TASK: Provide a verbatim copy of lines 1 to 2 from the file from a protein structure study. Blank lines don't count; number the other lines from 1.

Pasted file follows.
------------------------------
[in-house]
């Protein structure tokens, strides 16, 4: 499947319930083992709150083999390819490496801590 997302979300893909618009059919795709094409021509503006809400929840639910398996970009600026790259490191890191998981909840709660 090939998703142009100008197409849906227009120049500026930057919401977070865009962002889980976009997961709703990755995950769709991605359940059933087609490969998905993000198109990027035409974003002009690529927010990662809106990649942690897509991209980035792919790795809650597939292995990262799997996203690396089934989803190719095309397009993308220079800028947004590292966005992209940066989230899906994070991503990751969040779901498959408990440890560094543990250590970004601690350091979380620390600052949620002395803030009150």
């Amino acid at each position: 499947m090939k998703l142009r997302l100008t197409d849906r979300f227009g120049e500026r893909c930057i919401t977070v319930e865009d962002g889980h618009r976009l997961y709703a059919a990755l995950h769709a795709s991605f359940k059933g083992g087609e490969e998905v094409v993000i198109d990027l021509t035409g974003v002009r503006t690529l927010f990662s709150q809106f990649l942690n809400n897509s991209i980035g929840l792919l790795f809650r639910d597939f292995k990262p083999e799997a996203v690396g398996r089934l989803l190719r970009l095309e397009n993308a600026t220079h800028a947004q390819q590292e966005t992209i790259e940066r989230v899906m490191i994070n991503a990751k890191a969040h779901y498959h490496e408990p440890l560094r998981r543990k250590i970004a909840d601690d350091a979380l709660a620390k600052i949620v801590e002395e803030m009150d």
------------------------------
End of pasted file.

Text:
[in-house]
């Protein structure tokens, strides 16, 4: 499947319930083992709150083999390819490496801590 997302979300893909618009059919795709094409021509503006809400929840639910398996970009600026790259490191890191998981909840709660 090939998703142009100008197409849906227009120049500026930057919401977070865009962002889980976009997961709703990755995950769709991605359940059933087609490969998905993000198109990027035409974003002009690529927010990662809106990649942690897509991209980035792919790795809650597939292995990262799997996203690396089934989803190719095309397009993308220079800028947004590292966005992209940066989230899906994070991503990751969040779901498959408990440890560094543990250590970004601690350091979380620390600052949620002395803030009150």